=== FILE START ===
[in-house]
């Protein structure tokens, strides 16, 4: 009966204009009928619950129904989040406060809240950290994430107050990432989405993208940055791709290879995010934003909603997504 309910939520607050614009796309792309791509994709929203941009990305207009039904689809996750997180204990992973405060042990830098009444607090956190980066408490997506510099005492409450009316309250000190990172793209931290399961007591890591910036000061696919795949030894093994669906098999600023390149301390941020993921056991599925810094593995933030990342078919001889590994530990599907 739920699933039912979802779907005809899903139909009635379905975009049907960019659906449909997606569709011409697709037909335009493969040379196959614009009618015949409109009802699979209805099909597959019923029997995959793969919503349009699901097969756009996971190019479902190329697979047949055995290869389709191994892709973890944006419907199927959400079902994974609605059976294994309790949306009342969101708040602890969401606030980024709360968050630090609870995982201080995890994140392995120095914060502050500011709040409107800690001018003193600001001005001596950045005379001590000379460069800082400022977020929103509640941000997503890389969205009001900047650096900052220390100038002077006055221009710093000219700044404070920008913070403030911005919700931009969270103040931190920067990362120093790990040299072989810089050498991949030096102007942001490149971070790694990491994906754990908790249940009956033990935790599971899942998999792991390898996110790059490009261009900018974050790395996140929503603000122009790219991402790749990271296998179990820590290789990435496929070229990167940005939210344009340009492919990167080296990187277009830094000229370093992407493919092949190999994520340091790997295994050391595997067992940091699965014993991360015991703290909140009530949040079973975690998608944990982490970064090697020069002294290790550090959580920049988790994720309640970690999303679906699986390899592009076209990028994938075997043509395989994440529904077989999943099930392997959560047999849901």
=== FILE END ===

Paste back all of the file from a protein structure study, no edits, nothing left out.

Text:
[in-house]
């Protein structure tokens, strides 16, 4: 009966204009009928619950129904989040406060809240950290994430107050990432989405993208940055791709290879995010934003909603997504 309910939520607050614009796309792309791509994709929203941009990305207009039904689809996750997180204990992973405060042990830098009444607090956190980066408490997506510099005492409450009316309250000190990172793209931290399961007591890591910036000061696919795949030894093994669906098999600023390149301390941020993921056991599925810094593995933030990342078919001889590994530990599907 739920699933039912979802779907005809899903139909009635379905975009049907960019659906449909997606569709011409697709037909335009493969040379196959614009009618015949409109009802699979209805099909597959019923029997995959793969919503349009699901097969756009996971190019479902190329697979047949055995290869389709191994892709973890944006419907199927959400079902994974609605059976294994309790949306009342969101708040602890969401606030980024709360968050630090609870995982201080995890994140392995120095914060502050500011709040409107800690001018003193600001001005001596950045005379001590000379460069800082400022977020929103509640941000997503890389969205009001900047650096900052220390100038002077006055221009710093000219700044404070920008913070403030911005919700931009969270103040931190920067990362120093790990040299072989810089050498991949030096102007942001490149971070790694990491994906754990908790249940009956033990935790599971899942998999792991390898996110790059490009261009900018974050790395996140929503603000122009790219991402790749990271296998179990820590290789990435496929070229990167940005939210344009340009492919990167080296990187277009830094000229370093992407493919092949190999994520340091790997295994050391595997067992940091699965014993991360015991703290909140009530949040079973975690998608944990982490970064090697020069002294290790550090959580920049988790994720309640970690999303679906699986390899592009076209990028994938075997043509395989994440529904077989999943099930392997959560047999849901």